Just another quote from Helminski…

The state of compulsive living is so painful, and its loneliness is so great that we that we do everything we can to escape it through dreams of it being otherwise – through entertainments, through self-gratification, through seeking in spiritual circles the love that we do not feel for ourselves.  If we could just be, we would be able to relax from the anxiety of becoming something that we are not, getting something we don’t have, and trying to shape reality according to our own desires.

Too often we do not want to change, but instead want the pain to go away and allow us to remain the same with all our desires and with our image of ourselves being intact.  We will not be successful running to anything, because we cannot run away from ourselves.  And yet what we mot need is what we already are; our essential Self.  There is no escape; there is only coming home.

-Kabir Helminski, The Living Presence.
“Too often we do not want to change, but instead want the pain to go away and allow us to remain the same with all our desires and with our image of ourselves being intact.”

That line in particular leaves me feeling as though Kabir has been secretly spying on my soul.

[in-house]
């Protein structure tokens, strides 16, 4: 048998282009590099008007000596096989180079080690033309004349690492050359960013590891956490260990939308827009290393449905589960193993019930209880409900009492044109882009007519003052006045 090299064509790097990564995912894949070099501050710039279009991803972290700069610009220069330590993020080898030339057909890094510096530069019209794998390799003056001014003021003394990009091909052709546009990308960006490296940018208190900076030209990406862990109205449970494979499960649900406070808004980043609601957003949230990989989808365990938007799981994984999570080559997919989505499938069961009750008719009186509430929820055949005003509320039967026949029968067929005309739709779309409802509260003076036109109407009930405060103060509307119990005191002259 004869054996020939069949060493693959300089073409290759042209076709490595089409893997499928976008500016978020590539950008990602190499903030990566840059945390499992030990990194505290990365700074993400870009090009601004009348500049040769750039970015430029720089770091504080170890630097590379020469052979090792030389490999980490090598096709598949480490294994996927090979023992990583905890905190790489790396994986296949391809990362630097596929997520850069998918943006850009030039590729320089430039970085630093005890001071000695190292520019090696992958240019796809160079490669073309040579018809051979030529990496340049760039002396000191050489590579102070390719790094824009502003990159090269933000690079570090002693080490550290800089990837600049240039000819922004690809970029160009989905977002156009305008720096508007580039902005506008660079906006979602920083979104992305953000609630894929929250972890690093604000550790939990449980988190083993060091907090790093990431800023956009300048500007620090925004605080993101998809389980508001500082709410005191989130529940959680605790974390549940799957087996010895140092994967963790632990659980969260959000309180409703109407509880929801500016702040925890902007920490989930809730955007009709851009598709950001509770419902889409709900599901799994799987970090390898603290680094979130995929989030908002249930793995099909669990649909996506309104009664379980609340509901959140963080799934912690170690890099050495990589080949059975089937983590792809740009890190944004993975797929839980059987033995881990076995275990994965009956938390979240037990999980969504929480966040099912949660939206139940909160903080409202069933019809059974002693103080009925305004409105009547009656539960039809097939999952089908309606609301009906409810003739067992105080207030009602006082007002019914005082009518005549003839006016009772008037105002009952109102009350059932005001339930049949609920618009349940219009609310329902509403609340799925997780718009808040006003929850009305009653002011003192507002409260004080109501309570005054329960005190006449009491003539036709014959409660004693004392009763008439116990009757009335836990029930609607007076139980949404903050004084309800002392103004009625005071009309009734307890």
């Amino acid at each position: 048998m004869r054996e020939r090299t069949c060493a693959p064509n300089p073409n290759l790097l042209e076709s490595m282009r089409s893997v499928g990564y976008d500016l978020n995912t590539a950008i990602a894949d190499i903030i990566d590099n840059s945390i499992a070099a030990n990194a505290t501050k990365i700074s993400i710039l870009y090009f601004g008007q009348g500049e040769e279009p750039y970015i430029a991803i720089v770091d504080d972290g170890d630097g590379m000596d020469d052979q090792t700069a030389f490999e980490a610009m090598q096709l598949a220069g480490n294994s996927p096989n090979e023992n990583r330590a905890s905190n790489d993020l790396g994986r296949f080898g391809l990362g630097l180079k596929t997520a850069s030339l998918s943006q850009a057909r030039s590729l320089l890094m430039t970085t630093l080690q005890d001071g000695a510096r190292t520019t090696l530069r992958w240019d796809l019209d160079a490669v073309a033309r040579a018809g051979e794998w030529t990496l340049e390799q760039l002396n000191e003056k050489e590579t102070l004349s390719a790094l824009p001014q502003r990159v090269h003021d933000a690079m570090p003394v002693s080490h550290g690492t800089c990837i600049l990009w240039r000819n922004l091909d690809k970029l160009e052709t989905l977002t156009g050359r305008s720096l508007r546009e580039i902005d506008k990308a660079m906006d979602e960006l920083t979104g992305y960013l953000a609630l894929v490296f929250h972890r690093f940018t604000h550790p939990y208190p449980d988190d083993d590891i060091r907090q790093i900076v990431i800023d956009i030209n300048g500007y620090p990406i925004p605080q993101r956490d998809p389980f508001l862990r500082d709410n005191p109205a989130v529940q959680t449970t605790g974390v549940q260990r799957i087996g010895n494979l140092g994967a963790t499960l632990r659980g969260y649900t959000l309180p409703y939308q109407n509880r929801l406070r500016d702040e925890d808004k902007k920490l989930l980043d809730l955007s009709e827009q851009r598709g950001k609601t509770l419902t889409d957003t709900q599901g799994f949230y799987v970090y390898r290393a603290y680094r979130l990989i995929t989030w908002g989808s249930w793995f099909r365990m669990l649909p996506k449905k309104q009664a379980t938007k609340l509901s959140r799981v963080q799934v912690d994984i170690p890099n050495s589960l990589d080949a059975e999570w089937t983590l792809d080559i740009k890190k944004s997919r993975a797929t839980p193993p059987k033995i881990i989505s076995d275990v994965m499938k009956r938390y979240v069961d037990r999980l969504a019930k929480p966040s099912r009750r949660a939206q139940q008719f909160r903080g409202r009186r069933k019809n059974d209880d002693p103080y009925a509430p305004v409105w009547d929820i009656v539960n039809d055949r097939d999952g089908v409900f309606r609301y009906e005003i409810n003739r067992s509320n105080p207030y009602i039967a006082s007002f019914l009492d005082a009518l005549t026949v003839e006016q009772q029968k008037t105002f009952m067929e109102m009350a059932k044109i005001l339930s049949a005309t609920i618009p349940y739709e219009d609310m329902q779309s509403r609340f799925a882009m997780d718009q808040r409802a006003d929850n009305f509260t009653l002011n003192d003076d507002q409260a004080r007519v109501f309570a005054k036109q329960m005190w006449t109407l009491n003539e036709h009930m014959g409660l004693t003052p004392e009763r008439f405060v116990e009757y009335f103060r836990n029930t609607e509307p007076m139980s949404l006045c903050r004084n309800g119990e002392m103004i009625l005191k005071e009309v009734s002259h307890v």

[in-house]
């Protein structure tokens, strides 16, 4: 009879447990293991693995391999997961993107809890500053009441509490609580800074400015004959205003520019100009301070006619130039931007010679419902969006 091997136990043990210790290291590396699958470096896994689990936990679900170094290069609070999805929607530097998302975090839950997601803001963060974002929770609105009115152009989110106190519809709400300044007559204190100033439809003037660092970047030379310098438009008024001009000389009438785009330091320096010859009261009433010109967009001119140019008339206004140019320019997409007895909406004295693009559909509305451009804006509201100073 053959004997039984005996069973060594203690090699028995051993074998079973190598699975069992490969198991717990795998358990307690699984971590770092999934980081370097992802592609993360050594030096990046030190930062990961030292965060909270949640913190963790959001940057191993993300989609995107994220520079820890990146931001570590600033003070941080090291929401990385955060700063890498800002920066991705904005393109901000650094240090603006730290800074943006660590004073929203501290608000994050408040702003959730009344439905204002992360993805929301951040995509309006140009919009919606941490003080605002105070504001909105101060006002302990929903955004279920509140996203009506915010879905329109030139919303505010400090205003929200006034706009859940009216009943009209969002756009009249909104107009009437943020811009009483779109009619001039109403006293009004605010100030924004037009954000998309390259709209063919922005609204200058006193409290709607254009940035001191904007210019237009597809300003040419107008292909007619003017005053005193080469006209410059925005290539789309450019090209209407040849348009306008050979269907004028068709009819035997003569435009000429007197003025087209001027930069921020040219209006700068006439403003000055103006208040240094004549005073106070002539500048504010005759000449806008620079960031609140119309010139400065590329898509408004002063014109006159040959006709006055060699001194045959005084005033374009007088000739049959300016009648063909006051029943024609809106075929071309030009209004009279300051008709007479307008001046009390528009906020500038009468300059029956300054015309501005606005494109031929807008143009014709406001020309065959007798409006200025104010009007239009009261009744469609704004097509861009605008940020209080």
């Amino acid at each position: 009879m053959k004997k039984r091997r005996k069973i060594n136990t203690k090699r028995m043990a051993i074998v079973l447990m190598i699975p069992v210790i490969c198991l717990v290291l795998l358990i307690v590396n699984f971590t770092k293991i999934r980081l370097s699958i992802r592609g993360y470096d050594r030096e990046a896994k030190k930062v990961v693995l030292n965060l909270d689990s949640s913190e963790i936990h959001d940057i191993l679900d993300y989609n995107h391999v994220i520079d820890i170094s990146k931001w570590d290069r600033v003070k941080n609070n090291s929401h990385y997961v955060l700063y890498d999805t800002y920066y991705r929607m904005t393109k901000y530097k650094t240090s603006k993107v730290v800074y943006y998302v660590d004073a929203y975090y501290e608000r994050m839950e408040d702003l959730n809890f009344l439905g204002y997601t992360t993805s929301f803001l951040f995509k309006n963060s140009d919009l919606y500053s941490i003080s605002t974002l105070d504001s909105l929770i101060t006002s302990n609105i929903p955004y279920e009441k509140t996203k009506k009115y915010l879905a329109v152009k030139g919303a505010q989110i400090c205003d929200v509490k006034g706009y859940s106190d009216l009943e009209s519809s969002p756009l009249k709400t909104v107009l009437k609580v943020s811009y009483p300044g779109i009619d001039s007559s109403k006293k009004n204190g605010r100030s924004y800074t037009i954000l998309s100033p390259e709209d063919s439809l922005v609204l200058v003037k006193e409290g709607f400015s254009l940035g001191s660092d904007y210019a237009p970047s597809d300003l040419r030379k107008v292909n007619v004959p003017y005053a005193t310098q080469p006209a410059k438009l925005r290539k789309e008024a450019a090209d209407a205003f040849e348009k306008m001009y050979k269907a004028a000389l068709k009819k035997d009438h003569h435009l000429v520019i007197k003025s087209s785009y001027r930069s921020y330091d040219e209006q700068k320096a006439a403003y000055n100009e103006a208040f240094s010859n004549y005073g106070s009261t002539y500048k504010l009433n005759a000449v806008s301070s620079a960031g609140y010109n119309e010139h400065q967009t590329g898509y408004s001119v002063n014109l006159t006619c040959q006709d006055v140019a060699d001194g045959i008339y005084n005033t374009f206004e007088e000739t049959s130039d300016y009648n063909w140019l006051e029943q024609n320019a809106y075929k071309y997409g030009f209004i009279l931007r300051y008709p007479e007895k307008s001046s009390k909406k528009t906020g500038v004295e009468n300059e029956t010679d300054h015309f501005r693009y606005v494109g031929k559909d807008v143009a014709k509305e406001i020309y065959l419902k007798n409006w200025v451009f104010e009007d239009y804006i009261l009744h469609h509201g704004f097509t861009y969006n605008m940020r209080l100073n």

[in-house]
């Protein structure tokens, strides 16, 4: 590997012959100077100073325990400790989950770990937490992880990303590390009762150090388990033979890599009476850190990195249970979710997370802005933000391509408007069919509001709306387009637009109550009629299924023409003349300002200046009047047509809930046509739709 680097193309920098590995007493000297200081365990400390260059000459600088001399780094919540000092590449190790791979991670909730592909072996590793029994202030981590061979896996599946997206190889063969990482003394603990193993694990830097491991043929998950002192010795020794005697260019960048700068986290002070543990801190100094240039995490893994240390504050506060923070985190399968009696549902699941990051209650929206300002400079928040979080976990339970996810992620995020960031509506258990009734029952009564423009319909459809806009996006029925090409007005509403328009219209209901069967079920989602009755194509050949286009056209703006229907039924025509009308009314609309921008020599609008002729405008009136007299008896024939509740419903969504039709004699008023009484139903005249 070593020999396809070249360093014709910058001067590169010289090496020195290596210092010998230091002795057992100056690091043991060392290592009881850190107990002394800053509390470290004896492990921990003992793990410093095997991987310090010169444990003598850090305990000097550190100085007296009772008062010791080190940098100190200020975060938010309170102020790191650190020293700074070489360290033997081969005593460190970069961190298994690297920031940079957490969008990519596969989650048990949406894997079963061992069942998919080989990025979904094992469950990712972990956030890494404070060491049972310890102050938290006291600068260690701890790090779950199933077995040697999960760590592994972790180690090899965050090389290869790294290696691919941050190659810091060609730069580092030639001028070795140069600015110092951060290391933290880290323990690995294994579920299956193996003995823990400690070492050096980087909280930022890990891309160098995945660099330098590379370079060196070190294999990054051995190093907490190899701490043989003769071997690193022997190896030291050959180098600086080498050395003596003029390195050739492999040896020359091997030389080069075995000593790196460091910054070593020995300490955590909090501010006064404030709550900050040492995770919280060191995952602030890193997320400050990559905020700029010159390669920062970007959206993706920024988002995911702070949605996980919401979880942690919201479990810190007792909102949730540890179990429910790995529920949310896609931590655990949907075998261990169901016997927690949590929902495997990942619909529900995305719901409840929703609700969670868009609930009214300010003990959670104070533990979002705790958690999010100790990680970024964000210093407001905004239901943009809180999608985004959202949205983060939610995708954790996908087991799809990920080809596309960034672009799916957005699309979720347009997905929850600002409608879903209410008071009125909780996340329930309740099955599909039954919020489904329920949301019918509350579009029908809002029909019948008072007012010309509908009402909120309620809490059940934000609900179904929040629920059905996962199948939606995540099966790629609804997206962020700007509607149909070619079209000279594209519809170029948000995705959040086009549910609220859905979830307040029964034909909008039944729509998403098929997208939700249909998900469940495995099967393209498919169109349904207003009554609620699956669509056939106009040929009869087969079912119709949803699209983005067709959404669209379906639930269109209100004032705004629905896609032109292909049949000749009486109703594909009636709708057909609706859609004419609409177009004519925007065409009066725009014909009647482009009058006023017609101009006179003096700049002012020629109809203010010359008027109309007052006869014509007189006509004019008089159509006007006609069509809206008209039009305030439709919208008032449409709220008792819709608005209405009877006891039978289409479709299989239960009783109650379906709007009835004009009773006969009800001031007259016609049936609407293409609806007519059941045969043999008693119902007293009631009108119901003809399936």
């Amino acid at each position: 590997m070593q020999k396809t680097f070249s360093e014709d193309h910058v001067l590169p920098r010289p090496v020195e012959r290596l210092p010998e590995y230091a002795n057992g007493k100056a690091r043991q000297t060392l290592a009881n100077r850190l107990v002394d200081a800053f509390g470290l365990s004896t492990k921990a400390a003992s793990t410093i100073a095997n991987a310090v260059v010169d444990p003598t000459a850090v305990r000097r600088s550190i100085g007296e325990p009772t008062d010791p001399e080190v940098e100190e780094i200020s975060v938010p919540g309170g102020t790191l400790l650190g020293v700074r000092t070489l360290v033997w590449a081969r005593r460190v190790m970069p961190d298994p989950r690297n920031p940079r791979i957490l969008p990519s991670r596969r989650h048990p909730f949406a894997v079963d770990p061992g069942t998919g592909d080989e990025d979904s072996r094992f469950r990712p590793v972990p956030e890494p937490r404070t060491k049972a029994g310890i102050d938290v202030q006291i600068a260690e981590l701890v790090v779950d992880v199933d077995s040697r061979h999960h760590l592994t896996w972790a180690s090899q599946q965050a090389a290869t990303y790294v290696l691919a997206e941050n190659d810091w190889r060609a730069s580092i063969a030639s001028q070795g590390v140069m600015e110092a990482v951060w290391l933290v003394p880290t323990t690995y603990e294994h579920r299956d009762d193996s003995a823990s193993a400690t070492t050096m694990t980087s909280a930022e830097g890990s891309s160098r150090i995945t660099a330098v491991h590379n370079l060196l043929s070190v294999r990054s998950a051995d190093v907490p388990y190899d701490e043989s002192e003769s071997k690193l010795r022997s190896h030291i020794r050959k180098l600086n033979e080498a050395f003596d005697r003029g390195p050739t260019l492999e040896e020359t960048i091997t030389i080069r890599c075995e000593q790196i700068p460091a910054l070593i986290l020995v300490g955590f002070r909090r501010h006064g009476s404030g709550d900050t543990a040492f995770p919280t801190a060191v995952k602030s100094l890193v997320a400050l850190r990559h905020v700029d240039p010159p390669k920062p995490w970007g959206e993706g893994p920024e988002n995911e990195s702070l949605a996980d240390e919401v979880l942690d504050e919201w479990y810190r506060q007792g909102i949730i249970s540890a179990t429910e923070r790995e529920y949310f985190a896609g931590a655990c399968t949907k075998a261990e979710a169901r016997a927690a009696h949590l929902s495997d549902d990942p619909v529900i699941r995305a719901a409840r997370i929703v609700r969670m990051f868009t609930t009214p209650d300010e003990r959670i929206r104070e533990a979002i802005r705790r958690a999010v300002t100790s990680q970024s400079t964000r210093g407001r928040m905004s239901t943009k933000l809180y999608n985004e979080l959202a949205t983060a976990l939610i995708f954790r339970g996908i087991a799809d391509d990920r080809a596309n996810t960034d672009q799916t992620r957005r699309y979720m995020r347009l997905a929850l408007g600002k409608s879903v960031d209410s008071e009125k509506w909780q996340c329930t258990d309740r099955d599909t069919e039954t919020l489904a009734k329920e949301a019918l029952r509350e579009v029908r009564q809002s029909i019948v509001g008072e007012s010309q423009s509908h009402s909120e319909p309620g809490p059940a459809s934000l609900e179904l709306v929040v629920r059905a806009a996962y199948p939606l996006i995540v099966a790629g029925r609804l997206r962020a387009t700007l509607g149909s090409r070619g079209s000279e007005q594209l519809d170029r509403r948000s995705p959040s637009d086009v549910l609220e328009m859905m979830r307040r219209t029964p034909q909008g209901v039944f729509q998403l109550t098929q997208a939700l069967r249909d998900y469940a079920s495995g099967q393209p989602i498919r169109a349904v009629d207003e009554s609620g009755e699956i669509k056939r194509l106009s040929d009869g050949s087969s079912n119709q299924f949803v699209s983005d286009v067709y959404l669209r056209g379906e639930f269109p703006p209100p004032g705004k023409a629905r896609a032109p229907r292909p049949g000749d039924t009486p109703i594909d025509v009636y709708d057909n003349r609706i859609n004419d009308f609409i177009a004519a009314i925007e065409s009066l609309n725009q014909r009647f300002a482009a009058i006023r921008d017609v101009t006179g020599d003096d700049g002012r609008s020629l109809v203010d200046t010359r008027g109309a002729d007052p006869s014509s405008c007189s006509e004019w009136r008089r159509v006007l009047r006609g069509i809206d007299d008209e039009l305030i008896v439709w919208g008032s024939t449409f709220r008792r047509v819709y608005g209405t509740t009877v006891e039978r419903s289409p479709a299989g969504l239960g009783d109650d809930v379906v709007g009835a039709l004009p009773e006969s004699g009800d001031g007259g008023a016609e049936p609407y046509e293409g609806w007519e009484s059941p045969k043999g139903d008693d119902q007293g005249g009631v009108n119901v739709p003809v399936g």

By the way, I’ve been reminded again recently about how my interest in the teachings of other religious traditions leads some to be suspicious of my Christian faith.  I think I understand this, but it always leaves me sad.  It seems that one of the necessary steps in the journey of spiritual formation is The Land of Black and White.

For me, when I read a line like this from Helminski, or a similar one from Pema Chodron, my favorite Buddhist writer, I’m always drawn to Jesus’s teachings on what it means to die to “self” (ego) in order to make room for the True, God-Breathed Self in us to emerge.

Another fascinating observation… I’ve worked with so many people who found their Christian upbringing to be irrelevant, sometimes even abusive.  I’ve seen though how, sometimes, the words from other traditions have led persons to say, “Oh… THAT’s what Jesus meant…”

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About Wes Eades

I've been a pastoral counselor, marital therapist, and overall listening ear since about 1989 or so.
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7 Responses to Just another quote from Helminski…

  1. Chris Millette says:

    I also feel the power of that statement, gave me the chills just reading it. My christian beliefe may be simplistic and admitadly questionable at times, but I believe the bible teaches us that God loves ALL creatures, I don’t know of any disclaimers to that. Are our “Christian Egos” so frail that we have to shun and persecute those who may believe differently? Many forget that most of the human atrocities done to other humans in our past, and some current, were done by “Christians” in the name of God.
    I put that in the same catagory as prejudice, being too small minded to see past thier own beliefs and accept others who may be different.

  2. Martha says: